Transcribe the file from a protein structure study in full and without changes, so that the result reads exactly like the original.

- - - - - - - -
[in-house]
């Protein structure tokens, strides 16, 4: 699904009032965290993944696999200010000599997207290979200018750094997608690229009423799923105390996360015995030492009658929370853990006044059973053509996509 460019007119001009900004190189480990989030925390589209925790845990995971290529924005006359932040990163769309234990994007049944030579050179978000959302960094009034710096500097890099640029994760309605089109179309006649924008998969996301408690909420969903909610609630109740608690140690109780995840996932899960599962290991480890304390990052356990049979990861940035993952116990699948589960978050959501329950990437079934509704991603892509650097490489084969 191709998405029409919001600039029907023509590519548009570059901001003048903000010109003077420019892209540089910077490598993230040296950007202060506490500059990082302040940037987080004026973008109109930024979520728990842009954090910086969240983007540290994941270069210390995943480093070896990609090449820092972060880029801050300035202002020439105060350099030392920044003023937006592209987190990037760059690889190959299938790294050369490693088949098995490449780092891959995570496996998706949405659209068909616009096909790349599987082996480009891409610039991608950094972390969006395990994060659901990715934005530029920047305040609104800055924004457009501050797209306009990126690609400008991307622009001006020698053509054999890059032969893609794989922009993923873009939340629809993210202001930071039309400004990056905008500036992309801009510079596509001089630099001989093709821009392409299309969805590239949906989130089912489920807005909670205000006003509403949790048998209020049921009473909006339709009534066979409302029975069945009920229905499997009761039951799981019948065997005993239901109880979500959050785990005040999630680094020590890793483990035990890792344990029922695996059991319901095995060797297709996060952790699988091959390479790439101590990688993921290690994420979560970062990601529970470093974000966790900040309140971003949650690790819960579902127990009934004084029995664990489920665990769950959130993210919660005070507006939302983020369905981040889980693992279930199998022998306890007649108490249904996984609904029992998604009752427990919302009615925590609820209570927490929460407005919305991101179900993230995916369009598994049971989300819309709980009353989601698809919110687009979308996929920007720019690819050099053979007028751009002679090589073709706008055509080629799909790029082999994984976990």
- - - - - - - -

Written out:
[in-house]
């Protein structure tokens, strides 16, 4: 699904009032965290993944696999200010000599997207290979200018750094997608690229009423799923105390996360015995030492009658929370853990006044059973053509996509 460019007119001009900004190189480990989030925390589209925790845990995971290529924005006359932040990163769309234990994007049944030579050179978000959302960094009034710096500097890099640029994760309605089109179309006649924008998969996301408690909420969903909610609630109740608690140690109780995840996932899960599962290991480890304390990052356990049979990861940035993952116990699948589960978050959501329950990437079934509704991603892509650097490489084969 191709998405029409919001600039029907023509590519548009570059901001003048903000010109003077420019892209540089910077490598993230040296950007202060506490500059990082302040940037987080004026973008109109930024979520728990842009954090910086969240983007540290994941270069210390995943480093070896990609090449820092972060880029801050300035202002020439105060350099030392920044003023937006592209987190990037760059690889190959299938790294050369490693088949098995490449780092891959995570496996998706949405659209068909616009096909790349599987082996480009891409610039991608950094972390969006395990994060659901990715934005530029920047305040609104800055924004457009501050797209306009990126690609400008991307622009001006020698053509054999890059032969893609794989922009993923873009939340629809993210202001930071039309400004990056905008500036992309801009510079596509001089630099001989093709821009392409299309969805590239949906989130089912489920807005909670205000006003509403949790048998209020049921009473909006339709009534066979409302029975069945009920229905499997009761039951799981019948065997005993239901109880979500959050785990005040999630680094020590890793483990035990890792344990029922695996059991319901095995060797297709996060952790699988091959390479790439101590990688993921290690994420979560970062990601529970470093974000966790900040309140971003949650690790819960579902127990009934004084029995664990489920665990769950959130993210919660005070507006939302983020369905981040889980693992279930199998022998306890007649108490249904996984609904029992998604009752427990919302009615925590609820209570927490929460407005919305991101179900993230995916369009598994049971989300819309709980009353989601698809919110687009979308996929920007720019690819050099053979007028751009002679090589073709706008055509080629799909790029082999994984976990």